Shelf Awareness for Monday, July 23, 2018


Sourcebooks Fire: The Similars by Rebecca Hanover

Forge: Redemption Point (Crimson Lake #2) by Candice Fox

Simon Pulse: Slayer by Kiersten White

HarperCollins: Turbo Racers: Trailblazer by Austin Aslan

Harper Paperbacks: Don't Wake Up by Liz Lawler

DK Publishing: Writers: Their Lives and Works by DK

Quotation of the Day

'I'm So Grateful for Booksellers & Their Support'

"I'm so grateful for booksellers and their support. Honestly, with the work that booksellers do, we would be nowhere without them. Hearing from booksellers about the book has been one of the most exciting parts of this whole experience....

"A few of the bookstores I frequent near where I live in the Bay Area are Green Apple and Green Apple Books on the Park, The Booksmith, Book Passage, East Bay Booksellers, Alley Cat Books, Pegasus Books, Walden Pond Books, Copperfield's Books, Point Reyes Books, Folio Books, and Dog Eared Books, among others. I feel incredibly spoiled--the Bay Area has such great bookstores. It's out of this world.

"I'm going to be away on tour from July 31, when the book comes out, to mid-November: 35 events in 17 cities. I'm so excited because there are so many bookstores on the list that I've been a fan of and have been following on social media from afar. So it will be delightful."

--R.O. Kwon, whose debut novel, The Incendiaries (Riverhead, July 31), is the number-one pick for the August Indie Next List as well as a Summer/Fall 2018 Indies Introduce selection, in a q&a with Bookselling This Week 

Harper: Late in the Day by Tessa Hadley


News

Itinerant Literate Opens in S.C.

Itinerant Literate, which has operated as a mobile bookstore for three years, opened a bricks-and-mortar store, in North Charleston, S.C., last week and had a grand opening on Saturday. The celebration included literary-themed trivia, a story time, a literary scavenger hunt, a Scrabble meetup, live music, an open mic for storytelling and poetry, and 20% off staff recommendations and local/regional titles. The store is owned by Julia Turner and Christen Thompson.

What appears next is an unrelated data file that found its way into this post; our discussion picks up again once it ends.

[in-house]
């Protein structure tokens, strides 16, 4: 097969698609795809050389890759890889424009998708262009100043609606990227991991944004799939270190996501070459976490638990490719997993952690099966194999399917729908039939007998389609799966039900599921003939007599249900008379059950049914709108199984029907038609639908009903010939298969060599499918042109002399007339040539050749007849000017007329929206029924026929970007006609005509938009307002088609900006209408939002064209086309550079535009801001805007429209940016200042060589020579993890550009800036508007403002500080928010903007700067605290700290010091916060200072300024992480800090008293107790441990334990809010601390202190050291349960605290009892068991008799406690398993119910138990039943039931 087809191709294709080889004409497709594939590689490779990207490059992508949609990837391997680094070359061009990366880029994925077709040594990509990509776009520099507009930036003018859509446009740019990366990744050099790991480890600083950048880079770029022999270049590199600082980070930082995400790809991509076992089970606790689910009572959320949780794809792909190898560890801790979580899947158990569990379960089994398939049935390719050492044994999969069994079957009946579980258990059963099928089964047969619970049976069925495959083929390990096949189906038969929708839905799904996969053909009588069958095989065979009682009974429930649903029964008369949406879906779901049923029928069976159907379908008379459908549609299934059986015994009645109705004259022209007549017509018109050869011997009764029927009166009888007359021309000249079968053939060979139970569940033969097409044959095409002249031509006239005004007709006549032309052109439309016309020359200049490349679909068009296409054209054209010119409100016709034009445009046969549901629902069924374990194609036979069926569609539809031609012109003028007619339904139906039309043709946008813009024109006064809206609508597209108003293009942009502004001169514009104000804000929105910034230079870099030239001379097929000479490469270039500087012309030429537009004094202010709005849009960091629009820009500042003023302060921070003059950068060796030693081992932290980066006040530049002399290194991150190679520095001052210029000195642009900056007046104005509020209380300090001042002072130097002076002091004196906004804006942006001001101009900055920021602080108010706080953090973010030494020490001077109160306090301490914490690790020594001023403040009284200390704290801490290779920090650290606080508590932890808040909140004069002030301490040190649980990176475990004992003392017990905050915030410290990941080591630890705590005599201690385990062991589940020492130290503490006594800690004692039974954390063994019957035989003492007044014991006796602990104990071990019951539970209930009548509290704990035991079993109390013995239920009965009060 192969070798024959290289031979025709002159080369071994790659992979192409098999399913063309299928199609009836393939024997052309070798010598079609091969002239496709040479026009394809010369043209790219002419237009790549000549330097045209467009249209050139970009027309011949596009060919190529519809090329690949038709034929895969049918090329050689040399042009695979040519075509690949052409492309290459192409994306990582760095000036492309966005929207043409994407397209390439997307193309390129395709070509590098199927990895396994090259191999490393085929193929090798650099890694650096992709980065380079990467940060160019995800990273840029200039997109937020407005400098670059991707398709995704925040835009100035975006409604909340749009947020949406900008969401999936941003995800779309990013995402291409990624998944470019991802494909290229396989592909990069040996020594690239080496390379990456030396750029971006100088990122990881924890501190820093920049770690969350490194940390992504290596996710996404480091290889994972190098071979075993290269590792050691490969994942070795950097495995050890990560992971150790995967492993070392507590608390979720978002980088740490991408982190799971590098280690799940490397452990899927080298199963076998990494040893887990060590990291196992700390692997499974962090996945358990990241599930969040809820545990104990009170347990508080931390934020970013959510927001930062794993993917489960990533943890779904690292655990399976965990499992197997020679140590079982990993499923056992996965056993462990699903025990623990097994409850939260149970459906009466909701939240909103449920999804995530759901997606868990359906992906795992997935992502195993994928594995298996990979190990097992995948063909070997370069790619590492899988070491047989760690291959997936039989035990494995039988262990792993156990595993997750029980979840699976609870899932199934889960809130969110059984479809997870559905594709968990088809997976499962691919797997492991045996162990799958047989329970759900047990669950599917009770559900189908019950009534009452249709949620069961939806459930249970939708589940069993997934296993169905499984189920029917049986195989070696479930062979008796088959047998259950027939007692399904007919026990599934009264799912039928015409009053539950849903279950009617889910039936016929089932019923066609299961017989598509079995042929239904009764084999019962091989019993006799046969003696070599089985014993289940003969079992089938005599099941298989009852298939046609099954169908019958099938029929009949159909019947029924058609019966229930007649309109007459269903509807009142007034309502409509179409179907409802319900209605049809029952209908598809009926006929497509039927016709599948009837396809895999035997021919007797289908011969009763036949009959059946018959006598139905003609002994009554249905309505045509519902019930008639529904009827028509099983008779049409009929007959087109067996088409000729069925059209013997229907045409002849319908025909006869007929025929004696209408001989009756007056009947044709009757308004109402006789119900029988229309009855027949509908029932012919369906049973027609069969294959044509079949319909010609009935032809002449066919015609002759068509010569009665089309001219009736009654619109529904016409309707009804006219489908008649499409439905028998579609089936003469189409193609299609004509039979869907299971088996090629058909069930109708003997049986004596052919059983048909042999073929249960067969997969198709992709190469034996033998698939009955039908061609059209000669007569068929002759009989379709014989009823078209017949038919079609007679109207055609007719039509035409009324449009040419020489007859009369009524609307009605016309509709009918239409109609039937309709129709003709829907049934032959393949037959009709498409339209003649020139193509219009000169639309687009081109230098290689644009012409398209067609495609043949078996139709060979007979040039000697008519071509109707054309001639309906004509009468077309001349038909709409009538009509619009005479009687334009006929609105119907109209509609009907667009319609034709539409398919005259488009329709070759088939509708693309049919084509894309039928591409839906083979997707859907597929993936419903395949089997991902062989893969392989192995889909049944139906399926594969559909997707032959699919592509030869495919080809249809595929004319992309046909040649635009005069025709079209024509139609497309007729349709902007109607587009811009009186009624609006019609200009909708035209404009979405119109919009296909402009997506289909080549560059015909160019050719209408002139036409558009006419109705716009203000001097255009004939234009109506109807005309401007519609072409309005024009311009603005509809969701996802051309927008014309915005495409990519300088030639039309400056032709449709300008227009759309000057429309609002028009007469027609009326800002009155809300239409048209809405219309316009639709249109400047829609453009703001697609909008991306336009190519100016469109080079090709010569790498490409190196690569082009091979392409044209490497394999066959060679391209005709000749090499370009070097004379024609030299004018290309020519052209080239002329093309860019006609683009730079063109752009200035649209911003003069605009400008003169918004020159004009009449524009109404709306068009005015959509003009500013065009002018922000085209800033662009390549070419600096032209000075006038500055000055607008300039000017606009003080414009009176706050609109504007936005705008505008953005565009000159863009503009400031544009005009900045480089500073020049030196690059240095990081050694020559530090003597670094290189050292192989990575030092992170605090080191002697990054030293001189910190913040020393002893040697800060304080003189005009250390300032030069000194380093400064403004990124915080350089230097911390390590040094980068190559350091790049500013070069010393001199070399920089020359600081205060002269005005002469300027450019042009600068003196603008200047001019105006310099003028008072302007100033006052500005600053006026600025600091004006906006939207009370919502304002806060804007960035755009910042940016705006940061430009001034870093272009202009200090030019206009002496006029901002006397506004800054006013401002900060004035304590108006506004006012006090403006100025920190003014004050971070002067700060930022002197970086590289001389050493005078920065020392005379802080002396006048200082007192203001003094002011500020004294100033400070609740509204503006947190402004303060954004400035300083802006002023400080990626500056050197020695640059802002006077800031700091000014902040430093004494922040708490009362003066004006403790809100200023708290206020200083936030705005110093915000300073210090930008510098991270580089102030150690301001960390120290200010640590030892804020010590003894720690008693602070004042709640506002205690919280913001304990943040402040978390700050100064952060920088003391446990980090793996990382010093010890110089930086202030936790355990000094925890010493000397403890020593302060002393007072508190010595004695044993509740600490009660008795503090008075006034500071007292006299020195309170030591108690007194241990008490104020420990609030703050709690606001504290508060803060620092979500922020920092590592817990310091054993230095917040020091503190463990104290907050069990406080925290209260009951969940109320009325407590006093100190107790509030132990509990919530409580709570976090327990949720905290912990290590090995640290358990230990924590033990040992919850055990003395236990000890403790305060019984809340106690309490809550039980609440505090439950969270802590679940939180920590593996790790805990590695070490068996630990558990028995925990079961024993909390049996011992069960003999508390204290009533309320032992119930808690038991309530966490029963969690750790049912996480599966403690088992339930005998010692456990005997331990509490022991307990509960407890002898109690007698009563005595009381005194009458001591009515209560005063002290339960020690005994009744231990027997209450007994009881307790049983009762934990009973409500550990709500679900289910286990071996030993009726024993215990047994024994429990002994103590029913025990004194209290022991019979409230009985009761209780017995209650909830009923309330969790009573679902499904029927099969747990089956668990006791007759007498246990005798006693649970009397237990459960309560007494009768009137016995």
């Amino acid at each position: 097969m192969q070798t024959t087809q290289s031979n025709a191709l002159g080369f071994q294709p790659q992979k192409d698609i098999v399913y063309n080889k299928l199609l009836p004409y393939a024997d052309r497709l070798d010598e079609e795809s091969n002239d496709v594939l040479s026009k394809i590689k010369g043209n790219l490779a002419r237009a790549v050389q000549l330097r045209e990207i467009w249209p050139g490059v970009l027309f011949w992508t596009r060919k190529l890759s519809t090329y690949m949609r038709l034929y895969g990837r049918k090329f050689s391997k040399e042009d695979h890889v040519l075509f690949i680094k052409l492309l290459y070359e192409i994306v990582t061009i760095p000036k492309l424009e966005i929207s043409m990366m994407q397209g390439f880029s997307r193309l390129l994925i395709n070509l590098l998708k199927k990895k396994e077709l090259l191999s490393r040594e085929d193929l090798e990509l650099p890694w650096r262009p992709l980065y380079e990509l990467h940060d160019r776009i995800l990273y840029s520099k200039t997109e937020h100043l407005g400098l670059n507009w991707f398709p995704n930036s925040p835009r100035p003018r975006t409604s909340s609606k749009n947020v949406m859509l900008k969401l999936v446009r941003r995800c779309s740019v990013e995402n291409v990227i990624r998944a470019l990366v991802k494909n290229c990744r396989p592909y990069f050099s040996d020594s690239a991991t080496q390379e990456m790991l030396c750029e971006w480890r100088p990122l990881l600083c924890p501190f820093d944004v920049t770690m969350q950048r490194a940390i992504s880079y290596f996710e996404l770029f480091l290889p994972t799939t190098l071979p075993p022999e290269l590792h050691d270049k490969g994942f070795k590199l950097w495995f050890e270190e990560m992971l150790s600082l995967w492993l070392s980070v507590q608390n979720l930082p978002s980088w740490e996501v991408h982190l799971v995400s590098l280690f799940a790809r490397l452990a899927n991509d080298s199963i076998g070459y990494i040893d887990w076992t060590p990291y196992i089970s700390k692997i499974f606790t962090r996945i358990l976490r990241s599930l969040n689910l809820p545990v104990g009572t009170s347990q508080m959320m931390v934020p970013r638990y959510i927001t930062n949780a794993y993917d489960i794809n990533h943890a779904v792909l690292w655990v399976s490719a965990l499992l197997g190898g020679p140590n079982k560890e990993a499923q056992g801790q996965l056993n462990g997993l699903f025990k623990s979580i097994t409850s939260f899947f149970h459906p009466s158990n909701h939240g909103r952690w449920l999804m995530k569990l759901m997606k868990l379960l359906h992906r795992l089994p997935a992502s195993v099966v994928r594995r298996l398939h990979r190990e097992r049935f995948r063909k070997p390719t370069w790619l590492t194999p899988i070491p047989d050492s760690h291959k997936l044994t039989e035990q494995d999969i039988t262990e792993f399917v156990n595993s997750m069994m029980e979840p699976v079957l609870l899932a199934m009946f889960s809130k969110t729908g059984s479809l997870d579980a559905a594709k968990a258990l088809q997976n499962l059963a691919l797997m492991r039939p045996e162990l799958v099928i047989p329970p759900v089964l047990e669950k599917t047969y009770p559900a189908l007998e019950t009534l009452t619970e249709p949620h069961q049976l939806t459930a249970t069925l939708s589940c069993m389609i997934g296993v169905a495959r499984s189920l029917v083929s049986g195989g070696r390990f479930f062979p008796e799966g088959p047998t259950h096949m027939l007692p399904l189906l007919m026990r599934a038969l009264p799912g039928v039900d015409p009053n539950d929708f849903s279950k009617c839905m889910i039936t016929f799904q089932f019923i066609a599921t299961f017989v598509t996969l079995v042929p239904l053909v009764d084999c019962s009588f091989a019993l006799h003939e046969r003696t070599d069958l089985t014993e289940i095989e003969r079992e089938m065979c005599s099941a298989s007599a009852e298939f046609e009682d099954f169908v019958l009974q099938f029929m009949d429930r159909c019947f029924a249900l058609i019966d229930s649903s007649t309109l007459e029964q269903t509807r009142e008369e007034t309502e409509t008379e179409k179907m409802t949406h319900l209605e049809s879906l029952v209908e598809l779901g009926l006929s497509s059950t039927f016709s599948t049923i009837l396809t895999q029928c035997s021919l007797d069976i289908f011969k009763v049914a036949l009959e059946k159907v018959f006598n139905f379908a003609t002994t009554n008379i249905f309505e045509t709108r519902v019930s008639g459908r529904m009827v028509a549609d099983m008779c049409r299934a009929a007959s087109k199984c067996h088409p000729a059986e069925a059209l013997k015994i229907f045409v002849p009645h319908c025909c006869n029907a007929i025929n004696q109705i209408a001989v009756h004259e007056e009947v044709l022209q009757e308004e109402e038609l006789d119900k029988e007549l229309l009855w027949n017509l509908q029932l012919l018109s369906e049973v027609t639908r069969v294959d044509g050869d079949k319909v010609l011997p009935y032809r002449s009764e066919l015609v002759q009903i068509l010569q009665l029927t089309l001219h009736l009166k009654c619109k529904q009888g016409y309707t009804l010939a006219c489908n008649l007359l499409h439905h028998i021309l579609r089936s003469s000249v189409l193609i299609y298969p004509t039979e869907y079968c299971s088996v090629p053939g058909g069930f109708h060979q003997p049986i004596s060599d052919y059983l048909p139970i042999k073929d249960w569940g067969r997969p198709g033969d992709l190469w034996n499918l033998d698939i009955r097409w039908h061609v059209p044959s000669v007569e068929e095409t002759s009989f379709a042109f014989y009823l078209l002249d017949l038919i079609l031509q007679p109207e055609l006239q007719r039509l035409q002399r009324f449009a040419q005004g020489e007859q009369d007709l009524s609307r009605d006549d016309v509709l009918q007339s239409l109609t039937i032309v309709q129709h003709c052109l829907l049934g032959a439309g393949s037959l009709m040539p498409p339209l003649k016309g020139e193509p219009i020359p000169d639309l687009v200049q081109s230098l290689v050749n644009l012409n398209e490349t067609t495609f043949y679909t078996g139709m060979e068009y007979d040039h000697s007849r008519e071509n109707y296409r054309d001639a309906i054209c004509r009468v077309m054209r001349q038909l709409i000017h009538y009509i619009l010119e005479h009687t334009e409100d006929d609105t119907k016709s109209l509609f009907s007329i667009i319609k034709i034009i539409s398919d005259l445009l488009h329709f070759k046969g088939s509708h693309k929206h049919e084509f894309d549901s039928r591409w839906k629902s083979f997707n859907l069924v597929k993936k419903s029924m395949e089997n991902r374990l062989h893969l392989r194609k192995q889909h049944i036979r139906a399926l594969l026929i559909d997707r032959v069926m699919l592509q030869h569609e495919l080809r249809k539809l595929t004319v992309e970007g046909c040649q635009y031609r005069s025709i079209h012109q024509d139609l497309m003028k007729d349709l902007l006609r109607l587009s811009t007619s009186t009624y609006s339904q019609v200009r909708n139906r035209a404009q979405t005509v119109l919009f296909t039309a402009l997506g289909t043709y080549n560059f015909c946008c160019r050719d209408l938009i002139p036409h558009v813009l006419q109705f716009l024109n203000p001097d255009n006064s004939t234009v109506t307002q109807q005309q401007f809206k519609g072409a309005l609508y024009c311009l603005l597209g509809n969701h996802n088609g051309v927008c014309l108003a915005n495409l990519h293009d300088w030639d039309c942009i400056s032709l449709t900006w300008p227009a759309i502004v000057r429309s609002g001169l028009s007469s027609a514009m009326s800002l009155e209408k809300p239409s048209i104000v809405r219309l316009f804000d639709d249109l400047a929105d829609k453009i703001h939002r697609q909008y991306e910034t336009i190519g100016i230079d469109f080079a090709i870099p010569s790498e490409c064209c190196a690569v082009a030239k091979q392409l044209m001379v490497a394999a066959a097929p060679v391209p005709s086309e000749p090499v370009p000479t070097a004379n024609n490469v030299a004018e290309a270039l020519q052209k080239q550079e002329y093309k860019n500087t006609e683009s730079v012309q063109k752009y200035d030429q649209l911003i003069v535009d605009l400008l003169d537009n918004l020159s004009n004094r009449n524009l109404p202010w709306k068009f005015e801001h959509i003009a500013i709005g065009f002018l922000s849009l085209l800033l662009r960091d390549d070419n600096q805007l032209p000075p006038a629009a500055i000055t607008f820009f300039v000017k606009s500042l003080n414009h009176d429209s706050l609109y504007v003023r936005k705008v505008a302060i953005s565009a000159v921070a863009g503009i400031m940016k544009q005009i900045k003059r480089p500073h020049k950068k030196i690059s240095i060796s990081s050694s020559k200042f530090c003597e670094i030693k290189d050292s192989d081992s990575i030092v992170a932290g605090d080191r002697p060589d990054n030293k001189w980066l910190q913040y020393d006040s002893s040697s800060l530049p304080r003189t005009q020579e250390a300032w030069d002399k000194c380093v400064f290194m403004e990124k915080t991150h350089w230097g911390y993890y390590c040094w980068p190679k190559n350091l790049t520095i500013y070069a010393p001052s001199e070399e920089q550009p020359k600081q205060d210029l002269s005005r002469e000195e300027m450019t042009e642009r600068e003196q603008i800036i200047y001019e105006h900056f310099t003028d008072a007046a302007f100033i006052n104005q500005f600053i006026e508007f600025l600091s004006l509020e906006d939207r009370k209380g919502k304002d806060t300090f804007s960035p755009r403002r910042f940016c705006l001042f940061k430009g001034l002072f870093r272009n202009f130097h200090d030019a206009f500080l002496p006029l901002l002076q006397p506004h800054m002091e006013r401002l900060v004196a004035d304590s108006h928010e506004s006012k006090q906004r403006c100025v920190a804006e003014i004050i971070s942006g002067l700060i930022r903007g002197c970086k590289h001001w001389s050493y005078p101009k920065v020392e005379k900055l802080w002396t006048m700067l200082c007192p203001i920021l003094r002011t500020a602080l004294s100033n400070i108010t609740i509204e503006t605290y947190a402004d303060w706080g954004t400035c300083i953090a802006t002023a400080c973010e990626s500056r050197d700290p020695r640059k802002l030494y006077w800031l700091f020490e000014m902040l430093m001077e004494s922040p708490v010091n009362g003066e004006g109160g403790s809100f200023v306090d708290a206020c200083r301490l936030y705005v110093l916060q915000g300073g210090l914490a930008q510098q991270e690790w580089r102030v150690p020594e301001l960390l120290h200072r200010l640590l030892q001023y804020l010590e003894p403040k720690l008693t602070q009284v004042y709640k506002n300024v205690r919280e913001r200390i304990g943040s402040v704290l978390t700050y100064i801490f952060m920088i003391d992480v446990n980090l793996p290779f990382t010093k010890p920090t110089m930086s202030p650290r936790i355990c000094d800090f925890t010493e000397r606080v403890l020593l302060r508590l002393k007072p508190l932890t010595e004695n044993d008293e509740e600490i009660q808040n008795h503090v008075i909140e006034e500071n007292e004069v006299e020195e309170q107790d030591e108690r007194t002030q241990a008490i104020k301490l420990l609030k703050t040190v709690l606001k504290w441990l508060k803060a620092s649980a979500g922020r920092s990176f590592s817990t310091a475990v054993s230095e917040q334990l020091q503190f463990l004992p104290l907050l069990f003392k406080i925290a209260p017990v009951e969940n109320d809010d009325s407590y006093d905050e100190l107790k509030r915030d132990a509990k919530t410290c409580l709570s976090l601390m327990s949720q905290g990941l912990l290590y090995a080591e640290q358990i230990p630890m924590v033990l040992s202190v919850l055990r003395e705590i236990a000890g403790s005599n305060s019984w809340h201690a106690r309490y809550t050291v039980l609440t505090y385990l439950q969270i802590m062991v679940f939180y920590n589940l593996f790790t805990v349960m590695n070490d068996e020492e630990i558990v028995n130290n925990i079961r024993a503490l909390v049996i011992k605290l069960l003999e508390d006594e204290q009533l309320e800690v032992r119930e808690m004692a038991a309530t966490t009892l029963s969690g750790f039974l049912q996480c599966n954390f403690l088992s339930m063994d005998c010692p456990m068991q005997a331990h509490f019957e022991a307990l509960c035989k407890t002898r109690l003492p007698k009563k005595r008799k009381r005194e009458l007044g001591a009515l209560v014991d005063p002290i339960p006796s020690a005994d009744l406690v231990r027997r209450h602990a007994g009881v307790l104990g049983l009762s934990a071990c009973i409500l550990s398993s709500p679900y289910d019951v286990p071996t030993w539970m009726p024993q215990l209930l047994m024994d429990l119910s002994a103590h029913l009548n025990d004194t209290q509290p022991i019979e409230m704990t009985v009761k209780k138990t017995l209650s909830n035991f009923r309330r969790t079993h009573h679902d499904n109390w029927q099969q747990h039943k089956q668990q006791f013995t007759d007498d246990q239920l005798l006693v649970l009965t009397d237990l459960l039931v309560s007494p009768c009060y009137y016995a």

The Post and Courier noted that the bookstore's 675-square-foot location was previously the home of the Orange Spot coffee shop and Roadside Blooms florist, both of which are also owned by women and both of which moved to larger quarters elsewhere. Thompson commented: "I guess this place has some kind of feminist magic that I'm very into." Toni Reale, the owner of the flower shop, added, "It's almost like a little incubator space for lady-owned businesses--and creative businesses, too."

Itinerant Literate will continue to use Viola, the store's book trailer, for off-site events.


GLOW: Dial Press: Professor Chandra Follows His Bliss by Rajeev Balasubramanyam


Prologue Bookshop Opening in Columbus, Ohio

Prologue Bookshop will tentatively open in October in Columbus, Ohio, according to Columbus Underground. The 1,100-square-foot building is being renovated to fit the "mold of a traditional bookstore." The focus will be on books and events, although the store will carry "small gift items like toys and games."

Prologue Bookshop is owned by Dan Brewster, a software engineer who was inspired by bookstores in the Bay Area of California, where he worked for a time. After moving back to his native Ohio, he said, "I found that Columbus actually didn't have nearly as many independent bookstores as a lot of the neighboring cities do. [It] was a really great opportunity here to open a bookstore." He noted several bookstores that have opened in the general area, including Gramercy Books in Bexley and Two Dollar Radio HQ, adding, "Hopefully I can keep that tradition going of bringing great independent bookstores to Columbus."